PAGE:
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View Full Version : Doc Rivers Set a Bad Precedent With the Coach/GM Role



Clippersfan86
06-29-2014, 01:24 AM
Doc was given full power right off the bat to run the Clippers front office AND coach. He refused to allow the Clippers trade unless he was guaranteed the front office position (which he's been bad at BTW). I didn't like it when it happened and was even more ticked off when he was made the official president of team operations two weeks ago, despite no experience running a friend office. The Clippers made him the highest paid coach/exec in the NBA. I personally don't feel it's possible to do so much work and still maintain the efficiency required. Today we are hearing that Kidd demanded a similar role and as a result the front office basically rightfully told him to go to hell in Brooklyn. This last summer we saw Stan Van Gundy get that role, along with John Calipari who was offered ungodly money for the role by the Cavs, neither of which had front office experience.

My point is that I feel this is bad for the NBA going forward. GM/president vs coaching is very different job and both are extremely hands on. Front offices will support it to cut costs and consolidate positions, coaches will demand it due to more power. Even the Spurs, the best run team in the league don't have Pop as a full blown president/GM, but rather the assistant.

Thoughts on this new trend? Do you agree it will be detrimental to the league long term?

Quinnsanity
06-29-2014, 01:54 AM
All the while, we're currently cultivating a crop of young, new age, statistically-minded GMs who pretty much all cut their teeth in the Houston, San Antonio or Oklahoma City organizations. It's a really interesting contrast. I suspect the Sam Hinkies and the Rob Hennigans of the world are going to enjoy destroying the Stan Van Gundys and Jason Kidds in trades.

PowerHouse
06-29-2014, 02:44 AM
Its just something the Clippers like to do. Mike Dunleavy was also a Head Coach/GM.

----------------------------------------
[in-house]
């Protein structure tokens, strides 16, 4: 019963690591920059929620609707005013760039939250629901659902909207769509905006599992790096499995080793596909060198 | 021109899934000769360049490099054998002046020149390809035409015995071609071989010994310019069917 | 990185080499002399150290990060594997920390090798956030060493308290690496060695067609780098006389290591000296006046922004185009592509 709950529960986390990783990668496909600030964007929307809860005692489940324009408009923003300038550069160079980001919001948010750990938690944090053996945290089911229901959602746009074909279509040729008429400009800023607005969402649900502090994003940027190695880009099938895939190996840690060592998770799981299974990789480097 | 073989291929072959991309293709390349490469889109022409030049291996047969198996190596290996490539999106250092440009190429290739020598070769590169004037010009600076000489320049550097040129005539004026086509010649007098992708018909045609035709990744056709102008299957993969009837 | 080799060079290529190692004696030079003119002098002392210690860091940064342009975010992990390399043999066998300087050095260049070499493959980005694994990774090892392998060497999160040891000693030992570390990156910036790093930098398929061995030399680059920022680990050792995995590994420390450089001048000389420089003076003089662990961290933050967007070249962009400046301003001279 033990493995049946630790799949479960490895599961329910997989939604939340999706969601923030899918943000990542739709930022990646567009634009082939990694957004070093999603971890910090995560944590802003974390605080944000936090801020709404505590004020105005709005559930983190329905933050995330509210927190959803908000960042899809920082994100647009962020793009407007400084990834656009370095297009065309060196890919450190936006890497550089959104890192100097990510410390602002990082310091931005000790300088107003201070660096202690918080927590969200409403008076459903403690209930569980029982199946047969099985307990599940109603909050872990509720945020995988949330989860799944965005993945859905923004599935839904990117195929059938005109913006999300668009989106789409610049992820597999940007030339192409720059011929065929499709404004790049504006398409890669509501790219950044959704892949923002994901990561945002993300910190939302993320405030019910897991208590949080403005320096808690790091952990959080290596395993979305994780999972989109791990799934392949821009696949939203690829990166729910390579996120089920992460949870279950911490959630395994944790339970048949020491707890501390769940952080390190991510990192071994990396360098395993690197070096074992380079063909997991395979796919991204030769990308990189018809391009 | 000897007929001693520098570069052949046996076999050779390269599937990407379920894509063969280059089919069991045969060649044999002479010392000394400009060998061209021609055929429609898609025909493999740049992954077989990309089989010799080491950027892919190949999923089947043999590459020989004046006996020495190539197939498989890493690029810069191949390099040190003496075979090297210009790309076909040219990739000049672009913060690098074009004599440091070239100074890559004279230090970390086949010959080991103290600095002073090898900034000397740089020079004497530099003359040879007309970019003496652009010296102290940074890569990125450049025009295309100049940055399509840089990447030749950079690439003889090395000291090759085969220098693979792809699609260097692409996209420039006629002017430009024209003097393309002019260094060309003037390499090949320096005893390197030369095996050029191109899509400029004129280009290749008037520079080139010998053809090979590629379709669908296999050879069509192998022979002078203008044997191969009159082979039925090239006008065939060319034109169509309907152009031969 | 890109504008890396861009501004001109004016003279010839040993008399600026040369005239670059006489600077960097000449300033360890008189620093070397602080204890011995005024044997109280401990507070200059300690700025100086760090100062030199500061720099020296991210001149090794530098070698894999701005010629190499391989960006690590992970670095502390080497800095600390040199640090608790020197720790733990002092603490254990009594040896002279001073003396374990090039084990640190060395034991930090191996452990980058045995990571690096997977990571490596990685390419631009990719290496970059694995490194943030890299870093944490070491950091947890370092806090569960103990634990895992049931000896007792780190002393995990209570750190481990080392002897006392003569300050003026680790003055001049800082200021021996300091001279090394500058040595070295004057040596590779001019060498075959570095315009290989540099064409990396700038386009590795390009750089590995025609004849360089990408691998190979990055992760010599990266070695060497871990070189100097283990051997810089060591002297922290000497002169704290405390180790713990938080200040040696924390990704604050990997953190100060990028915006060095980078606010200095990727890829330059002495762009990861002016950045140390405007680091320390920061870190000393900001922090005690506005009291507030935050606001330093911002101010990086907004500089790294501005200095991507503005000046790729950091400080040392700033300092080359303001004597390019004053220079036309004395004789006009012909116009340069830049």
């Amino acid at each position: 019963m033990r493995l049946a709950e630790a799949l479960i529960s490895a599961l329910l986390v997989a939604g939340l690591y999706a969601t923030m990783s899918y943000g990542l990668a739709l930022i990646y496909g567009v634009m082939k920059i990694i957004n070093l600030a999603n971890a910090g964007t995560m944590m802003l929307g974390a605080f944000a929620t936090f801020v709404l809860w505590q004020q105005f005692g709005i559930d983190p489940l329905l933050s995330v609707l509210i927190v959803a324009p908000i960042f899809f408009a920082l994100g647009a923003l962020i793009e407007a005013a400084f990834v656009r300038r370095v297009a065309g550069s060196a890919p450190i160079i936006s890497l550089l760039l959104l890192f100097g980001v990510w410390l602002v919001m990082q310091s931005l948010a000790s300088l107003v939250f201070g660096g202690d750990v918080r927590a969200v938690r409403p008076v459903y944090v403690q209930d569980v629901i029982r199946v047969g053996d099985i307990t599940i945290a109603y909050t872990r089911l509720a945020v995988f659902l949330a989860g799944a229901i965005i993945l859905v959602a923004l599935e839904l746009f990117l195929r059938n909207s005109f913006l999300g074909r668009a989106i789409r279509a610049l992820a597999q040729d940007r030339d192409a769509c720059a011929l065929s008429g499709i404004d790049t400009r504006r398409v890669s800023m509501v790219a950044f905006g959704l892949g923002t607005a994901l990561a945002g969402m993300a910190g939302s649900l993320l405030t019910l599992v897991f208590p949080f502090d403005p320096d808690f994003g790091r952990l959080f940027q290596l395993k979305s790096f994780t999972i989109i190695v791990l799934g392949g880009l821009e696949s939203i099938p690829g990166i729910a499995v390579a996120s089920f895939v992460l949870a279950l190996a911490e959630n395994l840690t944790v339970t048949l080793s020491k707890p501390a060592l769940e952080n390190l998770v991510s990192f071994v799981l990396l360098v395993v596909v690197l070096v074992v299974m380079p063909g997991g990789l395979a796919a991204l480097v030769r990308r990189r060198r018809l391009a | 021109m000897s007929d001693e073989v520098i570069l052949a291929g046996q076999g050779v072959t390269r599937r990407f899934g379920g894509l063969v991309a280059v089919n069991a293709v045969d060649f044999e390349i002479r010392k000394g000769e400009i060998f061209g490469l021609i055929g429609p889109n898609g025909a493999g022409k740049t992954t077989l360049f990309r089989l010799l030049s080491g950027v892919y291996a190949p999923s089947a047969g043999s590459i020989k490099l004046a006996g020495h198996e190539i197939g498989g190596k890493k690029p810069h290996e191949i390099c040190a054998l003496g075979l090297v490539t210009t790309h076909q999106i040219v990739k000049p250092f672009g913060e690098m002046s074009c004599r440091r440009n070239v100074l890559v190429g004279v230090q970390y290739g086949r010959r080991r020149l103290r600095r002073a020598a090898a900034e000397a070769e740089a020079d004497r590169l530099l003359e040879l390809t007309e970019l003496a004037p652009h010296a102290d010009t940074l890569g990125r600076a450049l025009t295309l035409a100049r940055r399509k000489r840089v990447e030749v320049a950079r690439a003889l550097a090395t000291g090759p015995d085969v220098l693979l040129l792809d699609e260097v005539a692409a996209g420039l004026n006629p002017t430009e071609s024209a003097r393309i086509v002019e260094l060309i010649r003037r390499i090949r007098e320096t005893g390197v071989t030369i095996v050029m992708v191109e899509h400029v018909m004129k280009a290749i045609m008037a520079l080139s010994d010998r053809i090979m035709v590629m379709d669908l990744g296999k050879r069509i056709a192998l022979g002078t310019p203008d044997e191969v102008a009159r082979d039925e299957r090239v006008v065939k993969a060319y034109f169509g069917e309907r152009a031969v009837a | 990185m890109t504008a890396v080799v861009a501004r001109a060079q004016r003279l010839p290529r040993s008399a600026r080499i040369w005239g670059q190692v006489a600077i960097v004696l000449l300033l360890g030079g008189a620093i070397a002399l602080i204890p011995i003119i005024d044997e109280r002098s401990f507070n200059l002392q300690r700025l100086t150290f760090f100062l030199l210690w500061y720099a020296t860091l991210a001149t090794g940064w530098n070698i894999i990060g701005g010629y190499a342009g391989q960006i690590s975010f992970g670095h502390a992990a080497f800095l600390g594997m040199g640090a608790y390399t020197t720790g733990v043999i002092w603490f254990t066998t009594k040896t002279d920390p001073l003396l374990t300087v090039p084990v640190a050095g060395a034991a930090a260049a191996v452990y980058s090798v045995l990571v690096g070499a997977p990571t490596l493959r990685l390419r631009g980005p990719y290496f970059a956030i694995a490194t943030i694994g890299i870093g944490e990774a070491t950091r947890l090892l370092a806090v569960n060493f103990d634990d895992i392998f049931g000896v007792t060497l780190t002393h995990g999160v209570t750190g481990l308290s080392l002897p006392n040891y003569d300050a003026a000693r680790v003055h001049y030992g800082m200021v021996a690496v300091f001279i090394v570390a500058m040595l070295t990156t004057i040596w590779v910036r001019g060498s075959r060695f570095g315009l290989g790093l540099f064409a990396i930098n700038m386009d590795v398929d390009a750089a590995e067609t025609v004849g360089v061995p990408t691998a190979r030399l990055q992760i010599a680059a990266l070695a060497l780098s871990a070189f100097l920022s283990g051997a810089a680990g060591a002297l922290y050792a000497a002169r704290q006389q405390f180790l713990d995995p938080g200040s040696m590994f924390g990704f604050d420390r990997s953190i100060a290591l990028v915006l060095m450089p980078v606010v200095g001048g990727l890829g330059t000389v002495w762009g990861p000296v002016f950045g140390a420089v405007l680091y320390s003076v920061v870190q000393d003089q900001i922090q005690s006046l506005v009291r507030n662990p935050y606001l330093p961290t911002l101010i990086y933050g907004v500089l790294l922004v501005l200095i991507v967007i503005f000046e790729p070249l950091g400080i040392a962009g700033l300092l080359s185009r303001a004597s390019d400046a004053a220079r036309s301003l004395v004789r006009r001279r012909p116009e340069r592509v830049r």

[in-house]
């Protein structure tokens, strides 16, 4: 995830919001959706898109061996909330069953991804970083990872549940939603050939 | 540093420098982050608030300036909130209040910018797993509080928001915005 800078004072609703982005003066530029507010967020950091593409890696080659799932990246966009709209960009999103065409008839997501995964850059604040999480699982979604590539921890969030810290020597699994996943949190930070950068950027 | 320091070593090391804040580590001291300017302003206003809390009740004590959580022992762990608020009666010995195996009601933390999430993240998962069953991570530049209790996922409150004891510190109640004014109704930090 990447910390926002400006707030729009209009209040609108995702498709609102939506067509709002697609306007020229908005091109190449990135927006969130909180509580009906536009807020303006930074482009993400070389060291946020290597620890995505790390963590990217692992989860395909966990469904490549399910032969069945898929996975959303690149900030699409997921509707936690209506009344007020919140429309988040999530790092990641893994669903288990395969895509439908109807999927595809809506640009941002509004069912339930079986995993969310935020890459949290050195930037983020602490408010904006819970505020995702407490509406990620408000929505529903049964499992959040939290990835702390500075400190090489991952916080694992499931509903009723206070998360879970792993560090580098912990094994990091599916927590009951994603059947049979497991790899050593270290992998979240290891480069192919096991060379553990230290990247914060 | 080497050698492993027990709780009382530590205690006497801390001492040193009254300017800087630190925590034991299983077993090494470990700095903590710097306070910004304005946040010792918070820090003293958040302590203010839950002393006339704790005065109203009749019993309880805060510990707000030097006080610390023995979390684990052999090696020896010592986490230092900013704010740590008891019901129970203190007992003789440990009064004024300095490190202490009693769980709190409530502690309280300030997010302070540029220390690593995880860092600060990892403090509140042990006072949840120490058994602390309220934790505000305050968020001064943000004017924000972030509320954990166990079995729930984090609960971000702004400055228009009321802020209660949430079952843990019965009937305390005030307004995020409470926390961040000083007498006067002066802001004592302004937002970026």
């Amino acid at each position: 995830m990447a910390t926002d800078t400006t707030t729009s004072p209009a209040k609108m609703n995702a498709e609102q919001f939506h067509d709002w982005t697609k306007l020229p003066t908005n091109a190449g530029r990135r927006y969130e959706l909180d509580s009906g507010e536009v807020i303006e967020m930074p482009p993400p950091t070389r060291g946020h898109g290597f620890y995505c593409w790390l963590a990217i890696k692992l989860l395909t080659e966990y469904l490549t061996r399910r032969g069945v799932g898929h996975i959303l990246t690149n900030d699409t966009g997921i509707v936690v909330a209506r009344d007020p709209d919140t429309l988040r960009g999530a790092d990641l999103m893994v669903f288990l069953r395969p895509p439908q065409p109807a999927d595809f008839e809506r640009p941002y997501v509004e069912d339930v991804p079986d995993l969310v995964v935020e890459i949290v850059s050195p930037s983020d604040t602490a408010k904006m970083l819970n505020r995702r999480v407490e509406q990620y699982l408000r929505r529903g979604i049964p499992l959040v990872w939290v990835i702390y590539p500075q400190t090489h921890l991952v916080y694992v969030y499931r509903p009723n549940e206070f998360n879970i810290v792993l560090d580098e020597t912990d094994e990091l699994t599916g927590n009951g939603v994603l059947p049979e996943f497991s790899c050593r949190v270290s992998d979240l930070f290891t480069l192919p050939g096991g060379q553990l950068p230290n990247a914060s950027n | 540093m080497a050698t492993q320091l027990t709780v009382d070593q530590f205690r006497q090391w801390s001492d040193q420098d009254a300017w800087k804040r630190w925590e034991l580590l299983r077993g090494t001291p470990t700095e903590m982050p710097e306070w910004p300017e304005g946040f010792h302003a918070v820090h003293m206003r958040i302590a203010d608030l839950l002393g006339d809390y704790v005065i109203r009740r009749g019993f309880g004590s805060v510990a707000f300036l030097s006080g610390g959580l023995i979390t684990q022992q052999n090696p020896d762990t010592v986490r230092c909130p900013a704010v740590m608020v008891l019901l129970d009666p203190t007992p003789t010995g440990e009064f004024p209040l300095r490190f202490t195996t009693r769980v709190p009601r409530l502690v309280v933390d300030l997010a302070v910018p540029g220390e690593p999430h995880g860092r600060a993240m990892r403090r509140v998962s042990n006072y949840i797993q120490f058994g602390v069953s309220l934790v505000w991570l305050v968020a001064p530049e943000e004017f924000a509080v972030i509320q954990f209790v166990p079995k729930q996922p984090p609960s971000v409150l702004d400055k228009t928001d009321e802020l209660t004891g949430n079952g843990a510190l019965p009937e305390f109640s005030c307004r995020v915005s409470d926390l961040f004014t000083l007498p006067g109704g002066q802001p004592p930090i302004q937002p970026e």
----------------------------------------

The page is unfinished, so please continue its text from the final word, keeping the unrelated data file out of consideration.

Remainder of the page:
slashsnake
06-29-2014, 03:00 AM
Thoughts on this new trend? Do you agree it will be detrimental to the league long term?

I'd give it a few years before saying it was a good or bad decision.

As for it being detrimental, I don't think so, if it fails, other teams won't be as likely to do it.

beasted86
06-29-2014, 08:39 AM
Pat Riley was the one who set the precedent in basically the fashion as Doc, traded to a new team and granted expanded power...

The difference is he coached many more Finals teams and was able to build different style teams through coaching to show his versatility of working with different types of rosters. He also worked far more seasons to prove his worth at coach+GM before they expanded his role to president also.

Doc needs more time and to really handle his first free agency this summer before we can even start to get a grasp on his style and ability and judge him.

FOXHOUND
06-29-2014, 10:15 AM
Pop was the GM for the Spurs before he was the coach, and he made himself the coach in 1997 and remained as the GM until 2003. It's been done a few times as coach/president, like PowerHouse said Mike Dunleavy on the Clippers. Having final say isn't a bad thing, the teams still have the GM and other front office guys doing most of the leg work before Doc even gets to say yes or no.

I like it, I think it's the best way for a coach and GM to truly be in sync and ensures that the coach will have the roster he wants and needs to do his job well. Some teams will take big gambles, like Detroit and Cleveland it seems taking these gambles to attract coaches there that wouldn't accept the job without it, but that's no different than making odd coaching/front office hires anyways. I mean, what exactly were John Hollinger's credentials before Memphis hired him?

Crunch Time
06-29-2014, 10:21 AM
Phil Jackson pretty much ran the Lakers FO during his tenure until Papa Buss passed away and Jimbaco took over.

Chronz
06-29-2014, 10:22 AM